--border BORDER       Border around images in px

Running over the fixed height images:

$ python3 --input_dir ~/Downloads/montage/h480/ --width 4800 --aspect 0.5 --border 5 --debug True


$ python3 --input_dir ~/Downloads/montage/h480/ --width 2500 --aspect 1.2 --border 5

This gives us more control of the montage.



Cylindrical image warping for panorama stitching

Just sharing a code snippet to warp images to cylindrical coordinates, in case you're stitching panoramas in Python OpenCV...

This is an improved version from what I had in class some time ago...
It runs VERY fast. No loops involved, all matrix operations. In C++ this code would look gnarly.. Thanks Numpy!



Projector-Camera Calibration - the "easy" way

First let me open by saying projector-camera calibration is NOT EASY. But it's technically not complicated too.

It is however, an amalgamation of optimizations that accrue and accumulate error with each step, so that the end product is not far from a random guess.
So 3D reconstructions I was able to get from my calibrated pro-cam were just a distorted mess of points.

Nevertheless, here come the deets.
Continue reading "Projector-Camera Calibration - the "easy" way"


Revisiting graph-cut segmentation with SLIC and color histograms [w/Python]

As part of the computer vision class I'm teaching at SBU I asked students to implement a segmentation method based on SLIC superpixels. Here is my boilerplate implementation.

This follows the work I've done a very long time ago (2010) on the same subject.

For graph-cut I've used PyMaxflow:, which is very easily installed by just pip install PyMaxflow

The method is simple:

  • Calculate SLIC superpixels (the SKImage implementation)
  • Use markings to determine the foreground and background color histograms (from the superpixels under the markings)
  • Setup a graph with a straightforward energy model: Smoothness term = K-L-Div between superpix histogram and neighbor superpix histogram, and Match term = inf if marked as BG or FG, or K-L-Div between SuperPix histogram and FG and BG.
  • To find neighbors I've used Delaunay tessellation (from scipy.spatial), for simplicity. But a full neighbor finding could be implemented by looking at all the neighbors on the superpix's boundary.
  • Color histograms are 2D over H-S (from the HSV)



WTH OpenGL 4? Rendering elements arrays with VAOs and VBOs in a QGLWidget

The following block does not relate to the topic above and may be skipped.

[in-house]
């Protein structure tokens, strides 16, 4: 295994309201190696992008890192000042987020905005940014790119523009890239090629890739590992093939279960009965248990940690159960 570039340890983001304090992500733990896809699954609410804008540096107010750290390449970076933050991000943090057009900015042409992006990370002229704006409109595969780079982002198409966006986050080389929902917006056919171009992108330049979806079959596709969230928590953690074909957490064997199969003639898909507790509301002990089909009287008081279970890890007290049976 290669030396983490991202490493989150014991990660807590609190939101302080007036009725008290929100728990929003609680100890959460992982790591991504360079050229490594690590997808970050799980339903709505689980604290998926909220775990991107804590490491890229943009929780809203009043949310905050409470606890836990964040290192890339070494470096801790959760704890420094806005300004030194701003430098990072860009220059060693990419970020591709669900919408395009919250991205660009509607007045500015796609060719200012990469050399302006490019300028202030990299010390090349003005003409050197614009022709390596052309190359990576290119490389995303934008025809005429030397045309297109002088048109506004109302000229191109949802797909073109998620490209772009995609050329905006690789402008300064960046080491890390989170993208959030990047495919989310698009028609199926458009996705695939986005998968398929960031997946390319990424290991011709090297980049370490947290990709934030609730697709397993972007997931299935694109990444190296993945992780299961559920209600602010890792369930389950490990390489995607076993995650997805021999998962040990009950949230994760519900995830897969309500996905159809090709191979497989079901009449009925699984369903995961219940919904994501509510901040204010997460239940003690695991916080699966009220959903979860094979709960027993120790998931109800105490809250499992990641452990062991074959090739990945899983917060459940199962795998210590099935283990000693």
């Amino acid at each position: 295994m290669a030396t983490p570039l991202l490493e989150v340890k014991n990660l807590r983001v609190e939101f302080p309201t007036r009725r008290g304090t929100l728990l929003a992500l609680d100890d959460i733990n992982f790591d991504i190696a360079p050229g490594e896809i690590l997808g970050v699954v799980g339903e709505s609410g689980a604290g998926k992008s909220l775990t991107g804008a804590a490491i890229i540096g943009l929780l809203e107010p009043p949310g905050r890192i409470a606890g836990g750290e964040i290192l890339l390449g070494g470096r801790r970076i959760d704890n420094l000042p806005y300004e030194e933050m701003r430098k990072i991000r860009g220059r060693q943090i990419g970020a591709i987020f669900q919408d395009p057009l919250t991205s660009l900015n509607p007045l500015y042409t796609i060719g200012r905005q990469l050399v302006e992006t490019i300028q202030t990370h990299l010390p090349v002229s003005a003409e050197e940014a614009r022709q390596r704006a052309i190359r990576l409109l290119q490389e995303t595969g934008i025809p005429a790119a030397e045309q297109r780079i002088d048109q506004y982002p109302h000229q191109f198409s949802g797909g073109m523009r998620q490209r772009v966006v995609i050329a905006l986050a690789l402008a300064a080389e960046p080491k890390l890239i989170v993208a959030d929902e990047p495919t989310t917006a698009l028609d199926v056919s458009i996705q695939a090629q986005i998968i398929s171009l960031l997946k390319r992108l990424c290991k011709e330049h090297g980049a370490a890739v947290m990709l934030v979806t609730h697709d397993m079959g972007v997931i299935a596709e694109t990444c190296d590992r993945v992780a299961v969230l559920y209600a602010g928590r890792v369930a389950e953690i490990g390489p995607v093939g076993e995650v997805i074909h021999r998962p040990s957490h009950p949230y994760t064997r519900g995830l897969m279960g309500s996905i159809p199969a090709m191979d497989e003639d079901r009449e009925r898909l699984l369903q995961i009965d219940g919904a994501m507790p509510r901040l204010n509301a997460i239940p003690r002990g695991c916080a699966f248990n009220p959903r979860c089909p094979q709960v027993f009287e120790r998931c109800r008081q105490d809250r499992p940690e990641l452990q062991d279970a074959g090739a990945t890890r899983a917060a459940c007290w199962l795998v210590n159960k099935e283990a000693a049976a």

I spent an entire day getting OpenGL 4 to display data from a VAO with VBOs so I thought I'd share the results with you guys, save you some pain.

I'm using the excellent GL wrappers from Qt, and in particular QGLShaderProgram.
This is pretty straightforward, but the thing to remember is that OpenGL is looking for the vertices/other elements (color? tex coords?) to come from some bound GL buffer or from the host. So if your app is not working and nothing appears on screen, just make sure GL has a bound buffer and the shader locations match up and consistent (see the const int I have on the class here).


Quickly: How to render a PDF to an image in C++?

Using Poppler, of course!
Poppler is a very useful tool for handling PDF, so I've discovered lately. Having tried both muPDF and ImageMagick's Magick++ and failed, Poppler stepped up to the challenge and paid off.

So here's a small example of how work the API (with OpenCV, naturally):

#include <iostream>
#include <fstream>
#include <sstream>
#include <opencv2/opencv.hpp>
#include <poppler-document.h>
#include <poppler-page.h>
#include <poppler-page-renderer.h>
#include <poppler-image.h>

using namespace cv;
using namespace std;
using namespace poppler;

Mat readPDFtoCV(const string& filename,int DPI) {
    document* mypdf = document::load_from_file(filename);
    if(mypdf == NULL) {
        cerr << "couldn't read pdf\n";
        return Mat();
    cout << "pdf has " << mypdf->pages() << " pages\n";
    page* mypage = mypdf->create_page(0);

    page_renderer renderer;
    image myimage = renderer.render_page(mypage,DPI,DPI);
    cout << "created image of  " << myimage.width() << "x"<< myimage.height() << "\n";

    Mat cvimg;
    if(myimage.format() == image::format_rgb24) {
    } else if(myimage.format() == image::format_argb32) {
    } else {
        cerr << "PDF format no good\n";
        return Mat();
    return cvimg;

All you have to do is give it the DPI (say you want to render in 100 DPI) and a filename.
Keep in mind it only renders the first page, but getting the other pages is just as easy.

That's it, enjoy!